Land settlement had always been an integral part of the Australian experience and a necessary feature of state politics. During World War I a new legend and tradition emerged which not only paralleled the agrarian myth and the yeoman ideal but shared some of their salient features. The 'Anzac' legend or 'digger' tradition was created during the unsuccessful Gallipoli campaign. The cross-fertilisation of the outback, yeoman and Anzac traditions had important political implications during the post-war era. The most patriotic and 'British' of the dominions, New Zealand was the first dominion to initiate and enact soldier settlement legislation in October 1915. The immigration agreement of 1920 was a victory for Hughes in his battle with the states over control of immigration policy. Land settlement was a prominent feature of party politics in New Zealand, and after World War I was seen as an indispensable component of its reconstruction strategy.
In a survey of the British government's migration policy conducted in 1930, the Overseas Settlement Department concluded that assisted migration since World War I had been 'fostered largely for social and political reasons. Britain's free passage scheme for ex-service personnel provides another illustration of the gulf between imperial expectations and actual results. The underlying problem, was the neo-mercantilist rationale behind imperial soldier settlement. Economic factors aside, the failure to establish a landed imperial yeomanry was in part attributable to the growth of a 'sturdy' dominion nationalism. The depression of 1929-33 effectively ended assisted migration to the dominions. Throughout the 1930s and indeed during World War II, the political issues raised by imperial migration, particularly vis-a-vis the white dominions, remained central to British policy making. South Africa was a unique case because of the political sensitivity of both the immigration and land settlement issues.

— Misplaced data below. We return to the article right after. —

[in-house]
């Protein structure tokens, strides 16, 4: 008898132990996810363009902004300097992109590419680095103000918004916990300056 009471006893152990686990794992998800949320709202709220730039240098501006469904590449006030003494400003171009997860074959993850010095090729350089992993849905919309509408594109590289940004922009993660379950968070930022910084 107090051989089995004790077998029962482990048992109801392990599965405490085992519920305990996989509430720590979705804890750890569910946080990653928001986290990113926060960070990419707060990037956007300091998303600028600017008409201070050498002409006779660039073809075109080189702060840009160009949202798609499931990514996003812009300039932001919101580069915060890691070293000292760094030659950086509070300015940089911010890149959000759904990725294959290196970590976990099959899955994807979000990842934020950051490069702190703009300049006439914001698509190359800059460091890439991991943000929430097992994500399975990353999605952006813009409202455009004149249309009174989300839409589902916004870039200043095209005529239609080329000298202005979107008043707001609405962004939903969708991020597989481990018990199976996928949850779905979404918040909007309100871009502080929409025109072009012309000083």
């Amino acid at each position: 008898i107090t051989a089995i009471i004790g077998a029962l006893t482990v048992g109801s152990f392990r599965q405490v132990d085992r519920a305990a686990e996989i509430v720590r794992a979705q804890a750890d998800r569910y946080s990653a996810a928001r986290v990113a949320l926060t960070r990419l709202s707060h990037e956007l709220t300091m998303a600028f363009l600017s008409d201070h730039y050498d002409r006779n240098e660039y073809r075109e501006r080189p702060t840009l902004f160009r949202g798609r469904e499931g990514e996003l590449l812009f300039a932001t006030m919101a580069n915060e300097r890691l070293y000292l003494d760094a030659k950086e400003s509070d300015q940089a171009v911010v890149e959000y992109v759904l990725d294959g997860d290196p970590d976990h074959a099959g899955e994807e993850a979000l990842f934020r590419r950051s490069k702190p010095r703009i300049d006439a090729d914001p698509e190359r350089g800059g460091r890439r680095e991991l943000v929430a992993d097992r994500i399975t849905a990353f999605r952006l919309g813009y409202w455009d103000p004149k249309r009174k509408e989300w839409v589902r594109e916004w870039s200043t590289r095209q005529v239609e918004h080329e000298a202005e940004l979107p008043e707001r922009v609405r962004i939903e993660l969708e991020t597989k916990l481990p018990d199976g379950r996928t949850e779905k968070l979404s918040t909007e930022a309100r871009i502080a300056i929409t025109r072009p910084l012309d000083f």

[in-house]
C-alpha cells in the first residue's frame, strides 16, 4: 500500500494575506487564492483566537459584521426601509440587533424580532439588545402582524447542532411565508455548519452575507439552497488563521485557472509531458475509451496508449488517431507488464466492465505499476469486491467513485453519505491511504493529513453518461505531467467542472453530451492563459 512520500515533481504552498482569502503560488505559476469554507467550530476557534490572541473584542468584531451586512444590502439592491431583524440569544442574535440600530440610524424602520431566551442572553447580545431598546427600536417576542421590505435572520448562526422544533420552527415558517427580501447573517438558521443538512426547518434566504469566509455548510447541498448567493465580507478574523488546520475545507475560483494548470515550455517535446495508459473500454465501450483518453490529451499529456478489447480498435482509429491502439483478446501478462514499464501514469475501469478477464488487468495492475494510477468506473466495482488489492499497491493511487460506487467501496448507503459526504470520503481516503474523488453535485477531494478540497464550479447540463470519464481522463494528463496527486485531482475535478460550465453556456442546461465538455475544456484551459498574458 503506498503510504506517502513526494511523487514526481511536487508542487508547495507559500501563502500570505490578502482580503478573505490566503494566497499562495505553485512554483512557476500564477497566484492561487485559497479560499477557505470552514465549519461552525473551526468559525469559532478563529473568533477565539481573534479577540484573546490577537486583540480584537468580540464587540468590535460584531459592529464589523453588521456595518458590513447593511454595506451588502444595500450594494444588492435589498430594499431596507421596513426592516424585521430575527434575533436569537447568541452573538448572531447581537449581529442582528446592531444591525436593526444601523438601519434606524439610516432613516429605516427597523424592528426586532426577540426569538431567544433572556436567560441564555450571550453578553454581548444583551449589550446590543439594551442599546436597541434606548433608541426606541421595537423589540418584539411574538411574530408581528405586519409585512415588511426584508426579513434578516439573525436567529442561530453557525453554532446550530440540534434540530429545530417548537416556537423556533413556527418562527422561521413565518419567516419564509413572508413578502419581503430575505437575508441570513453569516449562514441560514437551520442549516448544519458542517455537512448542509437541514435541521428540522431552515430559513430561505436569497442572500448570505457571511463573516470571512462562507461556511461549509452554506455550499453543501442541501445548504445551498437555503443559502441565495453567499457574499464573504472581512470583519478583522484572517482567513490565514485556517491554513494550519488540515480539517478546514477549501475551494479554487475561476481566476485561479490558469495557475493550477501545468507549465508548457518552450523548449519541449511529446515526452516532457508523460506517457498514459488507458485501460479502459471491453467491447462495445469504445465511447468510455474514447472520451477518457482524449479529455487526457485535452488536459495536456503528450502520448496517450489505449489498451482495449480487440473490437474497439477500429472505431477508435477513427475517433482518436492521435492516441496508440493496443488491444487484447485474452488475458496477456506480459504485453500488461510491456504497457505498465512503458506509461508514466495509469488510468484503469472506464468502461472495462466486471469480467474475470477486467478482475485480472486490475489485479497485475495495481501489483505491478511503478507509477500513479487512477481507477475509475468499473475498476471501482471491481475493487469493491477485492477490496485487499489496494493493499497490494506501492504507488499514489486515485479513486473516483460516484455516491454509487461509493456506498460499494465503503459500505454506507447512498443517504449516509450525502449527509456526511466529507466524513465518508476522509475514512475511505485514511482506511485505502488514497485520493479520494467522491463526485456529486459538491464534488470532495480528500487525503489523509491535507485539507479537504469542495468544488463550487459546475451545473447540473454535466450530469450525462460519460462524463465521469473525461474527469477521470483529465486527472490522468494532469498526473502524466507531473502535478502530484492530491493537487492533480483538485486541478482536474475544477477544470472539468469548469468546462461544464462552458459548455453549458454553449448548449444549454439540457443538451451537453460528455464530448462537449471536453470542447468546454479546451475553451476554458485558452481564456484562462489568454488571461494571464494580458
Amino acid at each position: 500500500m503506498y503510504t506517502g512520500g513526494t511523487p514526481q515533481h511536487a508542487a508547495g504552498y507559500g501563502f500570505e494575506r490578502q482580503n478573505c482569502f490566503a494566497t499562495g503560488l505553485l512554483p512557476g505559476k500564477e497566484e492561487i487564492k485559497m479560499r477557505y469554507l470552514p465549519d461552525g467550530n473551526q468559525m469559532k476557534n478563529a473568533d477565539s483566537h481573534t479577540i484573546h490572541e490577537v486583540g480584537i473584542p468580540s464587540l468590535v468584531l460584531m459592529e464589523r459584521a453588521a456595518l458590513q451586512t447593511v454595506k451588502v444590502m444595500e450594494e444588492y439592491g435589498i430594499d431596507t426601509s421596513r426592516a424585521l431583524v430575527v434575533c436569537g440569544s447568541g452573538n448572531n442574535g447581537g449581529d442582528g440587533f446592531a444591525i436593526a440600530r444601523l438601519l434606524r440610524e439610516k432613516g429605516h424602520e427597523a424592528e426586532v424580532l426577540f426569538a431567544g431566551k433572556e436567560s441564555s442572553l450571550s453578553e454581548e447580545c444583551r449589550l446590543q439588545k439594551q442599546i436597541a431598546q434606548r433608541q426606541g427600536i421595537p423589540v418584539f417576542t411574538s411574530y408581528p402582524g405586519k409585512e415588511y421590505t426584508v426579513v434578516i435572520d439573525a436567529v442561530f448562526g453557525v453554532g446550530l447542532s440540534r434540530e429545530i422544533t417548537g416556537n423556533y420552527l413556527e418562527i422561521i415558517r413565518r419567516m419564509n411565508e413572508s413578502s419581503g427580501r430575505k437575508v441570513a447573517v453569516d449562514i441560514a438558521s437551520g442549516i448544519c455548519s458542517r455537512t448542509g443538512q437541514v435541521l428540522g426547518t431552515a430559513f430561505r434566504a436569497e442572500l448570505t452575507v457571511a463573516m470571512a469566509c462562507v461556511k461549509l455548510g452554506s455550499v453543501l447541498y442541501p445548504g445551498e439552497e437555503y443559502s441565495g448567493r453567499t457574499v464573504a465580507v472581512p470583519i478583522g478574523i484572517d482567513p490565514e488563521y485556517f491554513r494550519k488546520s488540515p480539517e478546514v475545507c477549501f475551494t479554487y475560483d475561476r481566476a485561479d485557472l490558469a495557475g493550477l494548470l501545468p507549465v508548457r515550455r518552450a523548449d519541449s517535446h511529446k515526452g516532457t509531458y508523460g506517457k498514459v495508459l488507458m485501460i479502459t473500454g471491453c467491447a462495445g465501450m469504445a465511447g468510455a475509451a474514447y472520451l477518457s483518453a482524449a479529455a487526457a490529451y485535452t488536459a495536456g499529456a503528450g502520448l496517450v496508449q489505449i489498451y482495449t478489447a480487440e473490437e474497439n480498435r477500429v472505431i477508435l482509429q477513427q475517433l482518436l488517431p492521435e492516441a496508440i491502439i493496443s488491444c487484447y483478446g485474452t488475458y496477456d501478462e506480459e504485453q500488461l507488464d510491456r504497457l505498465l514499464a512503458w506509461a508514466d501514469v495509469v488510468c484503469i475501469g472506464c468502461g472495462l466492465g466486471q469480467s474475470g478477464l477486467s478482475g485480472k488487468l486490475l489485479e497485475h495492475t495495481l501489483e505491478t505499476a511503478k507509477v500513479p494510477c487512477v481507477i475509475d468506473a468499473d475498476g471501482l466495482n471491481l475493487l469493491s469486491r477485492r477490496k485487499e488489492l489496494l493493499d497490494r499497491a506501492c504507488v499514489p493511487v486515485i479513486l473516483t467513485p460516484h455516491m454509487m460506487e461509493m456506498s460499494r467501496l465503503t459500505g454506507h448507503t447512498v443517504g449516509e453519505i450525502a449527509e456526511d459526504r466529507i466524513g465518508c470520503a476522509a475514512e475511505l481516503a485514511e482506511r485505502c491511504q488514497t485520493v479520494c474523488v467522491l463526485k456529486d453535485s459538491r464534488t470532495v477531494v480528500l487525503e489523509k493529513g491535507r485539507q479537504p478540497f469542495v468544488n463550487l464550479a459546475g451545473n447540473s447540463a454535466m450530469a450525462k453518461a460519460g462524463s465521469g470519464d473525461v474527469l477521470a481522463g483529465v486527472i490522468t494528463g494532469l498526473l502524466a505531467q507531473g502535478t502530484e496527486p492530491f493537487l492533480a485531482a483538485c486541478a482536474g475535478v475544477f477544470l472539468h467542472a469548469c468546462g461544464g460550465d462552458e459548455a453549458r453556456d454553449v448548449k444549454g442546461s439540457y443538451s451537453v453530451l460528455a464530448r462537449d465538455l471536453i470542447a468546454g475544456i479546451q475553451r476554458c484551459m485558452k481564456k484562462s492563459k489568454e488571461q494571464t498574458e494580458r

The Crimean war was a watershed in civil-military relations. With the outbreak of the Crimean war Thomas Jones Barker began to produce more military subjects, perhaps hoping, as did Henry Selous, that the war would result in patronage for military pictures. At the outbreak of the war the astute Ernest Gambart commissioned Edward Armitage to go to the Crimea and produce two oil paintings which could be engraved and mass-produced. Armitage's two battle paintings, Inkermann and Balaclava, were exhibited in Gambart's Pall Mall Gallery in 1856, just after the close of hostilities. They formed part of a 'Crimean exhibition' designed to appeal to a public patriotically celebrating the peace and congratulating themselves on victory. Large-scale battle painting did enjoy a revival in the Crimean period, though outside the Academic or state systems.
This chapter considers the meeting point between the civilian and military worlds. An examination of the representation of the military and civilians in Academy painting in the nineteenth century reveals a marked difference between works produced either side of the dividing era 1854-1865. In tune with the increasingly pervasive bourgeois ideology, domestic representations of the soldier occupied a higher percentage of images in the post-Crimean era. Representations of soldiers and women at the Royal Academy (RA) in the post-Crimean era could not therefore allow any ambiguity surrounding the relation of a soldier to a woman for fear of being thought to allude to prostitution. Military structures and indeed policy were dedicated to the preservation of a rootless, unmarried private soldier. In the pre-Crimean Army it was virtually impossible for a soldier to retain any links with home or community.
The period from 1874, the year of the Ashanti expedition, until 1914 saw a dramatic increase in the number of battle paintings displayed at public exhibitions. Many commentators at the time reflecting on the upsurge in the popularity of the genre, attributed it to the influence of one artist, Elizabeth Thompson, Lady Butler. The few nonfeminist authors who have examined Butler's career have sought confirmation of crude jingoism in bourgeois ideology in High Victorian England. Elizabeth Butler regarded her own work as an antidote to the 'disease of the 'Aesthetes' whose 'sometimes unwholesome productions' she saw at the Grosvenor Gallery. The absence of violence in her paintings was a deliberate strategy, designed to accommodate the conflicting ideologies of anti-imperialism and pacificm as well as patriotism and militarism. Some strands of anti-imperialist thought were linked with pacifism and anti-militarism.